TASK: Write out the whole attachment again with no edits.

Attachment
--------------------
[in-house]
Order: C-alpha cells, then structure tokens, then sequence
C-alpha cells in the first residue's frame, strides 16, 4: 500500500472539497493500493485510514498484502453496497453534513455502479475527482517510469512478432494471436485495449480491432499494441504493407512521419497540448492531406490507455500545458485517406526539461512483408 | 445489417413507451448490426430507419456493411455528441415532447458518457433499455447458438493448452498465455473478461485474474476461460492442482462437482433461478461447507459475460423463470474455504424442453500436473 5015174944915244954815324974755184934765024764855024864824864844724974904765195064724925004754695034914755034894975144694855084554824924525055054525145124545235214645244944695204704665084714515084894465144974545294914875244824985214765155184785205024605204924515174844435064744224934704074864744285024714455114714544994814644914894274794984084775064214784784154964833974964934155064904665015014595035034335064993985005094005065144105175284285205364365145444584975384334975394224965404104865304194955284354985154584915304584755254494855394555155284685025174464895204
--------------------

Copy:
[in-house]
Order: C-alpha cells, then structure tokens, then sequence
C-alpha cells in the first residue's frame, strides 16, 4: 500500500472539497493500493485510514498484502453496497453534513455502479475527482517510469512478432494471436485495449480491432499494441504493407512521419497540448492531406490507455500545458485517406526539461512483408 | 445489417413507451448490426430507419456493411455528441415532447458518457433499455447458438493448452498465455473478461485474474476461460492442482462437482433461478461447507459475460423463470474455504424442453500436473 5015174944915244954815324974755184934765024764855024864824864844724974904765195064724925004754695034914755034894975144694855084554824924525055054525145124545235214645244944695204704665084714515084894465144974545294914875244824985214765155184785205024605204924515174844435064744224934704074864744285024714455114714544994814644914894274794984084775064214784784154964833974964934155064904665015014595035034335064993985005094005065144105175284285205364365145444584975384334975394224965404104865304194955284354985154584915304584755254494855394555155284685025174464895204